Since I listed starter, this should be a give away that I am making Sour Dough where I maintain an active sour dough starter. Twenty four hours prior to your bread making exercise you need to prepare your starter. You can wait longer if you have a proofer setting on your oven, but if you are limited to the temperatures of your home, then 24 is needed.
Remove your saved left-over starter from the fridge, and discard all but 1/4 to 1/2 a cup. Some say all you need is 2 TBS. To this add equal parts All Purpose flour, and water. I use 200g of each, which means that when I use 200g in my recipe, I am leftover with 200g to save in the fridge. Cover and put in as warm a place as you can find in your house and it should be ready the next day. In the summer this usually fares better than the winter. I have a proofer setting on my oven, so I usually do this step the night before, and use the starter the next morning.
I said “discard”, but of course you don’t really have to throw it all away. You can give it away for others to make bread. You could take some of it and mix it into a pancake or waffle recipe, and let that ferment over-night for some tasty-assed and light pancakes/waffles. Your choice.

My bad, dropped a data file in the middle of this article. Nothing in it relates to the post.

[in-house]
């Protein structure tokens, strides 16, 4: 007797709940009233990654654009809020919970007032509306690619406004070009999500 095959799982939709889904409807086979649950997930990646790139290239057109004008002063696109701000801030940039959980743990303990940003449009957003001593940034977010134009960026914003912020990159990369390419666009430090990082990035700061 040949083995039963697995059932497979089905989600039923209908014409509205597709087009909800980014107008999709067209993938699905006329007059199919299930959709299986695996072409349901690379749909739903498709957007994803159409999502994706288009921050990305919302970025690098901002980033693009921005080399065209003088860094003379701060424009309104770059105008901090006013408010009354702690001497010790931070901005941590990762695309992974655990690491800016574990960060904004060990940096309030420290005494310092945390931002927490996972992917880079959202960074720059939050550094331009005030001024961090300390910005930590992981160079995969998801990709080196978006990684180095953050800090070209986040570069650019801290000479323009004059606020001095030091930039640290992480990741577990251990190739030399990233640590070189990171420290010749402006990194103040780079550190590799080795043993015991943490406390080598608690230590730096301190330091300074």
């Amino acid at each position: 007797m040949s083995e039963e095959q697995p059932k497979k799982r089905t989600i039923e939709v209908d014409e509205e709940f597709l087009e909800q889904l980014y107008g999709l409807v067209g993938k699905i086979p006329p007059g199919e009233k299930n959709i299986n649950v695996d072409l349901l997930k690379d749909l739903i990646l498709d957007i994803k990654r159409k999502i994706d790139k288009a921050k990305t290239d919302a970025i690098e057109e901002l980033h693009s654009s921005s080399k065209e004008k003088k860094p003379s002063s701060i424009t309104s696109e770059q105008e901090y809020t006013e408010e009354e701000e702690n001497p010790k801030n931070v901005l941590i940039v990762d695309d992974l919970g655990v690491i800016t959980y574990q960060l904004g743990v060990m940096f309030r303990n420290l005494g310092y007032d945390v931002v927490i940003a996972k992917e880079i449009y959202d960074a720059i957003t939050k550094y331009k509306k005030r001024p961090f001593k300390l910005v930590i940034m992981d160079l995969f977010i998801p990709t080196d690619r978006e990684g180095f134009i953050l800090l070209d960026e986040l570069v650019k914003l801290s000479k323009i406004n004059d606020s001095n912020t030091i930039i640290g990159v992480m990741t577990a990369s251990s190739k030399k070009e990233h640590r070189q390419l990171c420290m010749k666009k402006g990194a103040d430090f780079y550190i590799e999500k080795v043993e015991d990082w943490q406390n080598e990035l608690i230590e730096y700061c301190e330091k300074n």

Combine flour, bran and H2O until all the flour is moist. You can use your hands, or put in your mixer. I put it in my mixer, and I use the batter blade to start because my mixture is pretty wet to start with, and the dough hook just doesn’t get it all mixed together quickly. If you work in lower hydration ratios, then you can start with a dough hook.
Cover and let the flour hydrate for at least 20 minutes. This gives the flour time to absorb the water, and it gives the yeast in the starter a chance to awaken and say “Holy Shit! There is a lot of food eat. I need to start dividing so I can get down to consuming.”